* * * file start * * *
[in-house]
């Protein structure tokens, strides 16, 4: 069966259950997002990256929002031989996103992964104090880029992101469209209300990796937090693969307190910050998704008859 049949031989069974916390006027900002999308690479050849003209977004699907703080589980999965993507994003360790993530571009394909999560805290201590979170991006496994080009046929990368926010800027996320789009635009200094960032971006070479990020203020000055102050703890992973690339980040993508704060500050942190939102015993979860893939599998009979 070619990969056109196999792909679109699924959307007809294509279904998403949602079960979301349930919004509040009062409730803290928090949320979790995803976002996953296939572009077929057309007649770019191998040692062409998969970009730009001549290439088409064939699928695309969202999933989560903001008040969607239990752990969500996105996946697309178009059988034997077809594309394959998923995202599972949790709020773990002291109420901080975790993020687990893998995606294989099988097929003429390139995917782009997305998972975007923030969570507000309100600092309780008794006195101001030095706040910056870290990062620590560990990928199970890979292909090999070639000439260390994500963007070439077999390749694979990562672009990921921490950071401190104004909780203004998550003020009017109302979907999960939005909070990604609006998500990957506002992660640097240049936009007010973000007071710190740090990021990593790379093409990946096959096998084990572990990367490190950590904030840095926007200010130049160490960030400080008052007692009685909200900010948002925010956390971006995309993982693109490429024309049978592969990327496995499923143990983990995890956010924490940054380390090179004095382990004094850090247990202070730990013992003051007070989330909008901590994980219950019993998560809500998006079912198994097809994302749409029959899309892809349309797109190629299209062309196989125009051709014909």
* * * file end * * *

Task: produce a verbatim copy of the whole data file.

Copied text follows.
[in-house]
């Protein structure tokens, strides 16, 4: 069966259950997002990256929002031989996103992964104090880029992101469209209300990796937090693969307190910050998704008859 049949031989069974916390006027900002999308690479050849003209977004699907703080589980999965993507994003360790993530571009394909999560805290201590979170991006496994080009046929990368926010800027996320789009635009200094960032971006070479990020203020000055102050703890992973690339980040993508704060500050942190939102015993979860893939599998009979 070619990969056109196999792909679109699924959307007809294509279904998403949602079960979301349930919004509040009062409730803290928090949320979790995803976002996953296939572009077929057309007649770019191998040692062409998969970009730009001549290439088409064939699928695309969202999933989560903001008040969607239990752990969500996105996946697309178009059988034997077809594309394959998923995202599972949790709020773990002291109420901080975790993020687990893998995606294989099988097929003429390139995917782009997305998972975007923030969570507000309100600092309780008794006195101001030095706040910056870290990062620590560990990928199970890979292909090999070639000439260390994500963007070439077999390749694979990562672009990921921490950071401190104004909780203004998550003020009017109302979907999960939005909070990604609006998500990957506002992660640097240049936009007010973000007071710190740090990021990593790379093409990946096959096998084990572990990367490190950590904030840095926007200010130049160490960030400080008052007692009685909200900010948002925010956390971006995309993982693109490429024309049978592969990327496995499923143990983990995890956010924490940054380390090179004095382990004094850090247990202070730990013992003051007070989330909008901590994980219950019993998560809500998006079912198994097809994302749409029959899309892809349309797109190629299209062309196989125009051709014909």